THE BLOG
12/31/2008 05:12 am ET | Updated May 25, 2011

Keep Traveling. Just Smarter and Safer.

With a tanking economy and terror incidents like the recent one in Mumbai targeting hotels, transport, restaurants -- and Westerners-- the temptation is for American travelers, notoriously squeamish, to stay put.

No way. These are the very times we need to get out into the world to enjoy, relax, learn about others, and have them learn about us. We need to keep economies flowing, and keep the shadowy specter of terrorism from changing our way of life.

We need to act like New Yorkers and Londoners, going about our lives aware, but with a new normal; living as we did before, just smarter. Similarly, we need to adjust our travel style to be safe and savvy so we can enjoy the world much as we always have.

Over several decades I've traveled to more than a hundred countries, often alone. Many of them were challenging and so-called third world, but I've gotten through incipient coups, typhoons and a couple of muggings without major incident.

I've tried to follow these tips wherever I go, adapted from my book Solo Traveler (Fodor's). You may want to share yours, or you may disagree. The main thing is to keep traveling.

Check government travel alerts. Thestatedepartment.com offers latest advisories. If there's a warning, heed it. If not, keep planning and go on to the next step.

Travel to countries that not only interest you, but where you'll feel comfortable. Write a list. If language is a problem for you, factor that, although books and gadgets can help. If places are reputed to be anti-American or difficult for women, trust your gut. Use the internet and guidebooks to clue you in.

Reach out. Be sure people know where you are, and stay in touch. Have an international cellphone with you. Get travel assistance for immediate medical help and other needs, from companies such as On Call International. If you're in a potentially dangerous area, register with your embassy or consulate.

Fly local airlines. Usually local airlines and smaller planes are less frequently targeted. Nowadays air travel is safe throughout the world. If you want to minimize flying, plan your travels accordingly.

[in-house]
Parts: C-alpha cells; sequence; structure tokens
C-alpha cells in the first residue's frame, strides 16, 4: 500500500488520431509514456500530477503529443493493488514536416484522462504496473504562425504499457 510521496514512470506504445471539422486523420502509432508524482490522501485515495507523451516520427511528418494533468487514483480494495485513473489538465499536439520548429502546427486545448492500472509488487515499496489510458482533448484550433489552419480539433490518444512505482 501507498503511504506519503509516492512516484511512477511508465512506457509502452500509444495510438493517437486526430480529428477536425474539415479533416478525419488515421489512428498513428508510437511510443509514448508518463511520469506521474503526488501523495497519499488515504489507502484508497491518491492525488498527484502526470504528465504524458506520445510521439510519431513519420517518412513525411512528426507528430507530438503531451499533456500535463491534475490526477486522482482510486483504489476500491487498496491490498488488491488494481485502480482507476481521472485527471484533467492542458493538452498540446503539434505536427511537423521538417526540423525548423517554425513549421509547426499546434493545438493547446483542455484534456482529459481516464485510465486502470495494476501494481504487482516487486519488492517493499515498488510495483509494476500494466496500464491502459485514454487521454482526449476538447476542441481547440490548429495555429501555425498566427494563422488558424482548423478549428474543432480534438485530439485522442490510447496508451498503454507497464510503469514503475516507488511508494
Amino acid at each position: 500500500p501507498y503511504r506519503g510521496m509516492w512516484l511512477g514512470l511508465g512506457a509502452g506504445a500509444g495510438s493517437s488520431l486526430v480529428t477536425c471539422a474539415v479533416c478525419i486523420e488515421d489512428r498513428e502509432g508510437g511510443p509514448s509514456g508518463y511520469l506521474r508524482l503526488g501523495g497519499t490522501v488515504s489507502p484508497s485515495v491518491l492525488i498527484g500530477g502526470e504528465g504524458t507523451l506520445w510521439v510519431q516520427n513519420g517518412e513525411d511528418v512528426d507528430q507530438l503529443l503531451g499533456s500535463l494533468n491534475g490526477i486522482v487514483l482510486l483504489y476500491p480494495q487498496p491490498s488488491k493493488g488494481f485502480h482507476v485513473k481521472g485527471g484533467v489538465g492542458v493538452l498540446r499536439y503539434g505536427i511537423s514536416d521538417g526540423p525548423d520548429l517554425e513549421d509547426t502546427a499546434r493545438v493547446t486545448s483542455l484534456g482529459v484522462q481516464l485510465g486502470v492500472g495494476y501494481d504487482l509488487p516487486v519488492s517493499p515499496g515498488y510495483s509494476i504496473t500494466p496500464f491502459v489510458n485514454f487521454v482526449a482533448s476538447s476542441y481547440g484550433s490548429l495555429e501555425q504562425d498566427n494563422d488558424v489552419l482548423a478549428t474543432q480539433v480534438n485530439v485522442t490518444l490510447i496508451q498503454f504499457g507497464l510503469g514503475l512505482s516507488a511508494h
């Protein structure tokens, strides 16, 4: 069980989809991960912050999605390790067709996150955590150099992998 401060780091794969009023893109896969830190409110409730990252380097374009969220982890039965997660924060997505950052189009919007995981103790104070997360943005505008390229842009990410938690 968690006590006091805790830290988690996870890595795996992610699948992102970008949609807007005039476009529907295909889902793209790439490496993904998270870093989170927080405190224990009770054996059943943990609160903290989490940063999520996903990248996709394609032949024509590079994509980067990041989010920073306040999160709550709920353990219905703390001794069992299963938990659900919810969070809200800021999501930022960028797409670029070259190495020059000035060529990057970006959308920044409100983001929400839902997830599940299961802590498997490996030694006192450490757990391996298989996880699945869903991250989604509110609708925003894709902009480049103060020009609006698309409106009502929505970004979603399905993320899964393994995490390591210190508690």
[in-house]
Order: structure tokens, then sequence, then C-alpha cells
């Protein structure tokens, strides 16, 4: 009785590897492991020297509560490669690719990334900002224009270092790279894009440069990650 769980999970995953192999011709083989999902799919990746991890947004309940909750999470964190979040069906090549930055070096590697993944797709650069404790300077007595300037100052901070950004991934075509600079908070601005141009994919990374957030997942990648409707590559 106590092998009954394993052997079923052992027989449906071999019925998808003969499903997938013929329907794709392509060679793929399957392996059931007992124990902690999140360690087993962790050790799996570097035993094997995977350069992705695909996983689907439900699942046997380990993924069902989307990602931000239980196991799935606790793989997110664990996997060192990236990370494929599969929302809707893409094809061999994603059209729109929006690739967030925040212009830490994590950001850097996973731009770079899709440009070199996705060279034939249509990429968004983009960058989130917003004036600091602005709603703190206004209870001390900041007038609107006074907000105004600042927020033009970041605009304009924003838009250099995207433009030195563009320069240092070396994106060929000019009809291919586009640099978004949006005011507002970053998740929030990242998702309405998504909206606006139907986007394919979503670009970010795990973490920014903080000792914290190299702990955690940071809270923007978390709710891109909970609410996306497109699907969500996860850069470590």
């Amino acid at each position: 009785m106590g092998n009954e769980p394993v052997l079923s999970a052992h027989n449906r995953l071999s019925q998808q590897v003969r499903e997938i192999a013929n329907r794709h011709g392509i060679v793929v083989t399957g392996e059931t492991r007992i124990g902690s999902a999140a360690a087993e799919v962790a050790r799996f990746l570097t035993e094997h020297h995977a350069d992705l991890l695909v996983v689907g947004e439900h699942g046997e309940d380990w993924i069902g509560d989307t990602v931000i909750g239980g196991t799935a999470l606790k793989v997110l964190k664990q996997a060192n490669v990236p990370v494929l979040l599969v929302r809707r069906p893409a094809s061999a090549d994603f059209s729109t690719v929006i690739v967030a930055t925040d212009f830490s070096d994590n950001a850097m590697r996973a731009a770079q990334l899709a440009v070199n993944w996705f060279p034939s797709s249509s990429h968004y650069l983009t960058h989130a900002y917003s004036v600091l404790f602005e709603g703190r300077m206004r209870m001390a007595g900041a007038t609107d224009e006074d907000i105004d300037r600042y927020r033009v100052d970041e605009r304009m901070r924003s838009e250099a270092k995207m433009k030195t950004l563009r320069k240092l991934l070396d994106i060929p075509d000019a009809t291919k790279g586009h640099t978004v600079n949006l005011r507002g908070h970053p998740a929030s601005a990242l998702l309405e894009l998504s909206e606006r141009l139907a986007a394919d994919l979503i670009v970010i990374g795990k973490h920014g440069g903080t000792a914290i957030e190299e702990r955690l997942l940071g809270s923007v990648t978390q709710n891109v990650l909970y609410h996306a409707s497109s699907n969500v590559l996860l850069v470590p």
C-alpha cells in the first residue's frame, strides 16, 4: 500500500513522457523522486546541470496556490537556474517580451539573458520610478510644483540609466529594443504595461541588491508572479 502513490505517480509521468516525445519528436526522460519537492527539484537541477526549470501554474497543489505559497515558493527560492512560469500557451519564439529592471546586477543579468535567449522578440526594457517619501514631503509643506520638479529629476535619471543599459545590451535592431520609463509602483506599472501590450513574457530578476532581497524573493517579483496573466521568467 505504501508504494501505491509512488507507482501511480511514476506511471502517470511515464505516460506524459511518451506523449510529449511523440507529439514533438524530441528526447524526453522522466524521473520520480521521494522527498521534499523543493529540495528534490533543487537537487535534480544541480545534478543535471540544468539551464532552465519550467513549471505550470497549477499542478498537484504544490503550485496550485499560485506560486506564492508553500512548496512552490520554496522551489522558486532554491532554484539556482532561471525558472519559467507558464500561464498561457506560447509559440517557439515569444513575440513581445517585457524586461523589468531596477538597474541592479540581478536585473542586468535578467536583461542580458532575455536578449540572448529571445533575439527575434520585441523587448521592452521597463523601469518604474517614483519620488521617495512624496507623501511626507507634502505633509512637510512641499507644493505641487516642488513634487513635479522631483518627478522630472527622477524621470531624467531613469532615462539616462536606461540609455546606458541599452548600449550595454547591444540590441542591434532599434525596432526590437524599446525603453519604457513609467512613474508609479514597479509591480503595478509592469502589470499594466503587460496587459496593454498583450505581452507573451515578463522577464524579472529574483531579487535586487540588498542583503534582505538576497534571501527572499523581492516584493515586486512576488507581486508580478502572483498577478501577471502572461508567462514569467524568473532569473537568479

Keep a low profile. Dress down, in local styles if possible. Don't wear bling, even if it's fake. If you're a woman, the less you project it the safer you'll be. Be tactful and discreet. Respect local customs.

Avoid large groups. Being alone is the lowest profile. Large groups and crowds the highest. Choose accordingly, when possible.

Stay away from tourist venues. I prefer small hotels with a local feel. And that's good, because large, chain, upscale hotels tend to be the ones targeted. Same for restaurants and entertainment venues. Get a local guidebook and get into the scene, but not where tourists congregate. At least not for long.

Walk, bike or drive when possible. I still take public transport, but don't hang around stations.

Err on the side of caution. Stay healthy. Bring extra meds. Take minimum cash and credit cards. Have photocopies of passport and credit cards. Get enough sleep. Lock your doors. Know the exits. Stay alert. Avoid walking at night on empty streets. Don't enter unlicensed cabs. You know. There are hundreds of decisions when you travel. Be as skeptical as you can be.

Trust your gut. Don't be afraid to avoid something you're not comfortable with. Or to say "no." Just say it firmly and nicely.

That said, enjoy. Odds are huge that if you take care you'll continue having a lifetime of wonderful trips.

Lea Lane is former managing editor of "Travel Smart" newsletter, and is the editor of sololady.com